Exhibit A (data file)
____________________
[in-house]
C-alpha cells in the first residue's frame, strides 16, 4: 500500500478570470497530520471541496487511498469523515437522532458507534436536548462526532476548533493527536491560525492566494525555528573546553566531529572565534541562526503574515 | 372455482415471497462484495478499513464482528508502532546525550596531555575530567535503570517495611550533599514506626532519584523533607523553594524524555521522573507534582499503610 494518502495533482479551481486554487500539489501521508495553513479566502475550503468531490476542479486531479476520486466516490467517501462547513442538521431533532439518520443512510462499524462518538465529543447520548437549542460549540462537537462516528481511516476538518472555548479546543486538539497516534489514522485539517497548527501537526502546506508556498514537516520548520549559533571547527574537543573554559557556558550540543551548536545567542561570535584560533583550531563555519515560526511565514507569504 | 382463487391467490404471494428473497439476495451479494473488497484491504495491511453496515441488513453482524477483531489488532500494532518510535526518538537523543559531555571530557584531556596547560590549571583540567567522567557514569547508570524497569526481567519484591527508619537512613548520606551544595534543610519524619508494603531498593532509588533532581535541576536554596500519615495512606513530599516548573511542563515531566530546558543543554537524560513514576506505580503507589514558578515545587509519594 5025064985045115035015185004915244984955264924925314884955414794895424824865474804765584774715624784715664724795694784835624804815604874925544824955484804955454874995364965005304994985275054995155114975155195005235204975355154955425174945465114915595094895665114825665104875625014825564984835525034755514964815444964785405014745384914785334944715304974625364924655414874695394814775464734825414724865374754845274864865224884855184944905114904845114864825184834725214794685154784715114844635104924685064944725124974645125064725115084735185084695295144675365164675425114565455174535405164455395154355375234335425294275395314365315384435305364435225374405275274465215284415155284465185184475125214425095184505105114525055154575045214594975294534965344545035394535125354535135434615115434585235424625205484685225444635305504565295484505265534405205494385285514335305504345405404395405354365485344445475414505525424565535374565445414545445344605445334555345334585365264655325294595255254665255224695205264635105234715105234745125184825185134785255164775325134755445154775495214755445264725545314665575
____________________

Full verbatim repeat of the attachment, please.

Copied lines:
[in-house]
C-alpha cells in the first residue's frame, strides 16, 4: 500500500478570470497530520471541496487511498469523515437522532458507534436536548462526532476548533493527536491560525492566494525555528573546553566531529572565534541562526503574515 | 372455482415471497462484495478499513464482528508502532546525550596531555575530567535503570517495611550533599514506626532519584523533607523553594524524555521522573507534582499503610 494518502495533482479551481486554487500539489501521508495553513479566502475550503468531490476542479486531479476520486466516490467517501462547513442538521431533532439518520443512510462499524462518538465529543447520548437549542460549540462537537462516528481511516476538518472555548479546543486538539497516534489514522485539517497548527501537526502546506508556498514537516520548520549559533571547527574537543573554559557556558550540543551548536545567542561570535584560533583550531563555519515560526511565514507569504 | 382463487391467490404471494428473497439476495451479494473488497484491504495491511453496515441488513453482524477483531489488532500494532518510535526518538537523543559531555571530557584531556596547560590549571583540567567522567557514569547508570524497569526481567519484591527508619537512613548520606551544595534543610519524619508494603531498593532509588533532581535541576536554596500519615495512606513530599516548573511542563515531566530546558543543554537524560513514576506505580503507589514558578515545587509519594 5025064985045115035015185004915244984955264924925314884955414794895424824865474804765584774715624784715664724795694784835624804815604874925544824955484804955454874995364965005304994985275054995155114975155195005235204975355154955425174945465114915595094895665114825665104875625014825564984835525034755514964815444964785405014745384914785334944715304974625364924655414874695394814775464734825414724865374754845274864865224884855184944905114904845114864825184834725214794685154784715114844635104924685064944725124974645125064725115084735185084695295144675365164675425114565455174535405164455395154355375234335425294275395314365315384435305364435225374405275274465215284415155284465185184475125214425095184505105114525055154575045214594975294534965344545035394535125354535135434615115434585235424625205484685225444635305504565295484505265534405205494385285514335305504345405404395405354365485344445475414505525424565535374565445414545445344605445334555345334585365264655325294595255254665255224695205264635105234715105234745125184825185134785255164775325134755445154775495214755445264725545314665575